• Facebook - White Circle
  • Twitter - White Circle
  • LinkedIn - White Circle

© 2017 Jayce LLP,

    Chartered Professional Accountants

  • Jayce LLP

Canadian Personal Income Tax Checklist

It’s possible that tax season is the most dreaded time of year for you, but it doesn’t have to be if you take the time to prepare yourself and file early.



Breeze Through Tax Season

Follow these steps and tax season won’t have to bring with it a huge headache:


1. Get your financial information together from last year. Whether you choose to do your own taxes or have a company handle the process for you, your income, expenses, and deductions all need to be on-hand.

  • · Prior year’s tax return

  • · Notice of assessment

2. Get your forms together. Figure out which forms need to be filed, and have any employer-issued forms on hand. Your bank may have also issued a form about interest earnings.

  • T4 (employment income)

  • T3 (trust and dividend, mutual funds)

  • T5 (investment income)

  • Tuition fees

  • Student loan interest

  • Pension income

  • Child care payments

  • RRSP paid during the year up to the end of February

  • Charitable donations

  • Public transit passes (only applies for before June 2017)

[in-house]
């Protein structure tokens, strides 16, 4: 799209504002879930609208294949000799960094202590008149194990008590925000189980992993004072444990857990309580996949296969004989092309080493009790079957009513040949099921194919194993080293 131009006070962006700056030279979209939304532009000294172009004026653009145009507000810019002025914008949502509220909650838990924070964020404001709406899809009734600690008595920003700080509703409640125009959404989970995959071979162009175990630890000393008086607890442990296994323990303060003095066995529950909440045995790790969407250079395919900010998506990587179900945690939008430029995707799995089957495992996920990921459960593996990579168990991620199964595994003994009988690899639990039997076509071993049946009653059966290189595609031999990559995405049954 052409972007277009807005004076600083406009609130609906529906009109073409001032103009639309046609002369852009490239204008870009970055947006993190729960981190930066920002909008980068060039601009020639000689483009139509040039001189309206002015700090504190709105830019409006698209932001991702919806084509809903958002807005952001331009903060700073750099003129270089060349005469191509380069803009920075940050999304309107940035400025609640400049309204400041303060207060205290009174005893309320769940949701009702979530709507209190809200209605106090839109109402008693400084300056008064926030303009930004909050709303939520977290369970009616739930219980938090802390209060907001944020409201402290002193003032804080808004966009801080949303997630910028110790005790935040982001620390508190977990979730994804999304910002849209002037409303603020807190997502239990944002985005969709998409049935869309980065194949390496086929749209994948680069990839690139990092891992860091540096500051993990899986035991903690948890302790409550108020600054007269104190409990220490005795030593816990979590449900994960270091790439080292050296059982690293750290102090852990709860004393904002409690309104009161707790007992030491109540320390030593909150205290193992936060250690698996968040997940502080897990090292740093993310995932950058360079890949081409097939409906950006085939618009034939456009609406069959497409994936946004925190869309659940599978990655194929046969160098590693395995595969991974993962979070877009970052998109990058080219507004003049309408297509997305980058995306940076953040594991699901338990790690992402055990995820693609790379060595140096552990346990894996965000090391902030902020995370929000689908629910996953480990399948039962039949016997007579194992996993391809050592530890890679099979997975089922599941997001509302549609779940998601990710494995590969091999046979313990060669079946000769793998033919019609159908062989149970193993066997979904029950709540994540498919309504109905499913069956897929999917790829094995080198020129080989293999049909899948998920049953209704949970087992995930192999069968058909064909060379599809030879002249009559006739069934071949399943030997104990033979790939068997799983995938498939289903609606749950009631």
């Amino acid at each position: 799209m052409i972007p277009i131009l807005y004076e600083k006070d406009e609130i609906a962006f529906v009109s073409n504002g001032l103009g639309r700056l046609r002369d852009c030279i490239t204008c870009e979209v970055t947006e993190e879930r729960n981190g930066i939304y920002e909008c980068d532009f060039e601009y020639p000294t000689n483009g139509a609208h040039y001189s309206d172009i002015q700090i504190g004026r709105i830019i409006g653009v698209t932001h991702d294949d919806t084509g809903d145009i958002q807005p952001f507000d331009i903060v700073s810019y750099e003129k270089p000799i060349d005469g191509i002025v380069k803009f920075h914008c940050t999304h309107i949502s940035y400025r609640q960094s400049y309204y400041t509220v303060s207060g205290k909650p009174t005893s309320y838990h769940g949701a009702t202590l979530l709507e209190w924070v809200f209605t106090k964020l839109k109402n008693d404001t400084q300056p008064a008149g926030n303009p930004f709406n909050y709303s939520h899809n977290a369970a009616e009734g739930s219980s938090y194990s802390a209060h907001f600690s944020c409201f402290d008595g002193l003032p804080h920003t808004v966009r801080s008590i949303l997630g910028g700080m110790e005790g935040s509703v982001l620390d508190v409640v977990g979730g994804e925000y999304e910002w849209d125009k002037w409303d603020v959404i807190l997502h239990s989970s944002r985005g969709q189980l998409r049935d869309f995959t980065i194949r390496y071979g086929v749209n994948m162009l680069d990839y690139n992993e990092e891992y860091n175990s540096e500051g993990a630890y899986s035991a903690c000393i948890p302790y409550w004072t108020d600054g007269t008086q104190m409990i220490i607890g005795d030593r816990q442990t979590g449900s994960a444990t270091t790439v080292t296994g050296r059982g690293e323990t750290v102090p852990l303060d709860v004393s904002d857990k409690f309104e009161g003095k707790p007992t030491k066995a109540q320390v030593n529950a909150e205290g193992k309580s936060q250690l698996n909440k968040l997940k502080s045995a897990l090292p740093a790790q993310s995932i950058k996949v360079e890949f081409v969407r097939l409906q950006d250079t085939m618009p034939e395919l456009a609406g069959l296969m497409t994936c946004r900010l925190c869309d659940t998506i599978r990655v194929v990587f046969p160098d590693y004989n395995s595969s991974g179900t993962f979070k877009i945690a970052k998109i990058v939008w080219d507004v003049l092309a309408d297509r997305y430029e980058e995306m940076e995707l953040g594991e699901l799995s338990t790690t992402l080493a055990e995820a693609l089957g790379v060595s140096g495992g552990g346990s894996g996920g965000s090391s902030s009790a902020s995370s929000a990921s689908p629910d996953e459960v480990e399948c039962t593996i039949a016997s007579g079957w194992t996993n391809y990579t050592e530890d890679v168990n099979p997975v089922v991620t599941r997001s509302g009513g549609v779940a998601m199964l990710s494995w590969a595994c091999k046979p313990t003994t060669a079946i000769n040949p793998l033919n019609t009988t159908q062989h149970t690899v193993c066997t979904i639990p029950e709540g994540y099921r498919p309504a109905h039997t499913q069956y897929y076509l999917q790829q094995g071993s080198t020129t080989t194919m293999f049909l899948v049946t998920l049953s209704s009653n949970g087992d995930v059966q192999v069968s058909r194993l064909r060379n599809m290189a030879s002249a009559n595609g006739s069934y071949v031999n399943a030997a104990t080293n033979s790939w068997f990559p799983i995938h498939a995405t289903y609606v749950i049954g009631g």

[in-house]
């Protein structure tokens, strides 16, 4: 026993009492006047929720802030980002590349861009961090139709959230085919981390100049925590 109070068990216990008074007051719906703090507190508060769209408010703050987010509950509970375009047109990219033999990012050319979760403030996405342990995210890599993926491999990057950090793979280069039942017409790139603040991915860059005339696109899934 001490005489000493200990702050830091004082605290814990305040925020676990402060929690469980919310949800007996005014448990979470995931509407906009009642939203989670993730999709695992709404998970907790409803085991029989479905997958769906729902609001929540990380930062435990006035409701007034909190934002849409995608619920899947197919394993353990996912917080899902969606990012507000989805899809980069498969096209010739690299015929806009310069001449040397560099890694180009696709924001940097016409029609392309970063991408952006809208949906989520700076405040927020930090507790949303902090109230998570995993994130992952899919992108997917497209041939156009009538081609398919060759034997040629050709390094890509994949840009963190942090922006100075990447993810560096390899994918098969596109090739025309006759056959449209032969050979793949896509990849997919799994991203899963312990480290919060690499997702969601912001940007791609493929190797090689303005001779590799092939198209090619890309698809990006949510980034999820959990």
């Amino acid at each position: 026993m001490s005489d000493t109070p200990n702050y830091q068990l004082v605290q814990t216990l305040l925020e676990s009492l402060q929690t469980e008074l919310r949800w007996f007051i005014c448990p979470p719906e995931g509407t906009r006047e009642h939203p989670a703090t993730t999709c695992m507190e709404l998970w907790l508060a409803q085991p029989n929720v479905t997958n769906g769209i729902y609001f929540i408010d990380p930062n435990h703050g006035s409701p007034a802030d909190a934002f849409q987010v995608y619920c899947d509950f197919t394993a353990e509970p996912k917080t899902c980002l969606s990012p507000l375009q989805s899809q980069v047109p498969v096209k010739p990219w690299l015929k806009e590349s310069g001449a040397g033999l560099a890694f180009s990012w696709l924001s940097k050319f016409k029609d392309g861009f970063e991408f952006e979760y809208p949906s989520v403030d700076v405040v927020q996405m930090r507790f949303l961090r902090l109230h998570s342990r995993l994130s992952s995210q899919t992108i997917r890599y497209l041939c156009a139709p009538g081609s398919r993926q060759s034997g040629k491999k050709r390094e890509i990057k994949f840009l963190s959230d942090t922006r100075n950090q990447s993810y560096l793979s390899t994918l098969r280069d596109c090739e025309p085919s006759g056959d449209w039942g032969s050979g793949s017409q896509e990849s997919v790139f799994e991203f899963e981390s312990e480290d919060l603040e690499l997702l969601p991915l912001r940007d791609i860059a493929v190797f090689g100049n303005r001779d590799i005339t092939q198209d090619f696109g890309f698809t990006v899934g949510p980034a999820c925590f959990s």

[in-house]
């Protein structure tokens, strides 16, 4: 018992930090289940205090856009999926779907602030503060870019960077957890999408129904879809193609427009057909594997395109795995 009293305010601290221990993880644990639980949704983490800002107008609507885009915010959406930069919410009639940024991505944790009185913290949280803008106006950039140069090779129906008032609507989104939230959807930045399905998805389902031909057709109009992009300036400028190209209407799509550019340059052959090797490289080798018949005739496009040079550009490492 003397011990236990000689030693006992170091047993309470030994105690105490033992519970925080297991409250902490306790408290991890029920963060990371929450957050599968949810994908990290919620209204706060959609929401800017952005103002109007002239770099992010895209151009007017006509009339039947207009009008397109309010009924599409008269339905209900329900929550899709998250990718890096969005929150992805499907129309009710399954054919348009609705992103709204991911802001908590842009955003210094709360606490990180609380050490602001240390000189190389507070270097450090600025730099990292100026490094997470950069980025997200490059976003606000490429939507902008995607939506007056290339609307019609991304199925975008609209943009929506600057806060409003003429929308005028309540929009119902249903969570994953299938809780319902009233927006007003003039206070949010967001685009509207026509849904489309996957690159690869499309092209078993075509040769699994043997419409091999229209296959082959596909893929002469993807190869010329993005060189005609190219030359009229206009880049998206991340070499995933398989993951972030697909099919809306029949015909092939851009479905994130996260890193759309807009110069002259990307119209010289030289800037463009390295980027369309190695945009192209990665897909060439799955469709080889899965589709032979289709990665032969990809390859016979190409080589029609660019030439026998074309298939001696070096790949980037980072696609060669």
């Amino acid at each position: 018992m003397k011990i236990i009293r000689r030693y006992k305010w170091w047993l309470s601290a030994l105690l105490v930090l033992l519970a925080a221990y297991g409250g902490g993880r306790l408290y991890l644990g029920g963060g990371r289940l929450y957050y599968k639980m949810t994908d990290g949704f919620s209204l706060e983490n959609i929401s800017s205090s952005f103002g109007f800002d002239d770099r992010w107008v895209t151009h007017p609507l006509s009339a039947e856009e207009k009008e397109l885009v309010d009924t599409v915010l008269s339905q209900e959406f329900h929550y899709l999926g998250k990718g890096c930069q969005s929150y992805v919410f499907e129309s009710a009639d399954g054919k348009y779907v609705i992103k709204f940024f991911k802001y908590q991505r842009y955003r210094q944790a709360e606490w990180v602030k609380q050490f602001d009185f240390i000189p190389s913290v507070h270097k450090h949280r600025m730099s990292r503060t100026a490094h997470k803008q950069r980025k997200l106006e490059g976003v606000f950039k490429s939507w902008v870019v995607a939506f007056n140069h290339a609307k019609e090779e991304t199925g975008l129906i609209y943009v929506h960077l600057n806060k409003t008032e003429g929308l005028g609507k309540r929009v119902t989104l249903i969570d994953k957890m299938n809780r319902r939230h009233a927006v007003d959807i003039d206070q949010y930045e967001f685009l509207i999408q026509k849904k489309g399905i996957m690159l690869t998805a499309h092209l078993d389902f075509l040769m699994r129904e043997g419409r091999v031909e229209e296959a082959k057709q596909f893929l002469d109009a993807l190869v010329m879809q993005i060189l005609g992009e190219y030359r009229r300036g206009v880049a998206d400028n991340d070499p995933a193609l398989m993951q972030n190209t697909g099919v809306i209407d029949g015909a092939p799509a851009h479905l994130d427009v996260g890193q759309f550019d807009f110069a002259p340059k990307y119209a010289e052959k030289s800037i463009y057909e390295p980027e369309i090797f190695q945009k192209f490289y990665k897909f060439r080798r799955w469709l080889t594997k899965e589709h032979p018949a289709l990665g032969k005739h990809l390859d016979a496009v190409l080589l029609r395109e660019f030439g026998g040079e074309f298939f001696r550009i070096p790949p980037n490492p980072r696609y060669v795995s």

• Spousal support payments made or received

  • Rental income and expense receipts

  • All personal information (SIN’s of all family members, address, date of birth, marital status, dependents, etc.)

  • All other information slips / receipts Software

3. Know the deadline. The personal income tax deadline is April 30, but this doesn’t mean wait until April to start getting things done. The sooner you start, the sooner last year’s taxes can be put out of your busy mind.

4. Don’t be late. Filing late will entail penalties, so don’t risk it and end up paying more. Get your tax return in as soon as you can. If you happen to need an extension, the Canadian Government does issue them in some situations, but apply for one sooner rather than later to ensure it is approved.

5. Find your tax preparer now. You should find a tax preparer as soon as the year ends, or even before, and book your slot. If you don’t get on their schedule soon, they will be over-booked and not able to take you on as a client. Don’t wait until the last-minute rush comes!

6. Plan for your tax burden. Once your tax returns are submitted, you can plan on how you will go about paying off any tax burden you may have. Although you need to have your form in by April 30, you can wait to pay at a later date. If needed, you can also setup a payment arrangement so that your taxes don’t disrupt your finances.

7. Plan for your tax refund. Are you one of the lucky Canadians that will be receiving a tax refund? If so, you probably won’t hesitate to get your tax returns filled out. But, your refund won’t be coming for a little while so filing early gives you plenty of time to plan on how you’ll spend it.


DIY Taxes Can Result In Higher Dues

It’s no secret that the Canadian tax system is complex and can cause quite a headache. Filing y


our own tax return can result in higher taxes due to missed deduction opportunities, and even accounting errors. Hiring a tax professional can increase your tax savings and save you a significant amount of stress.



57 views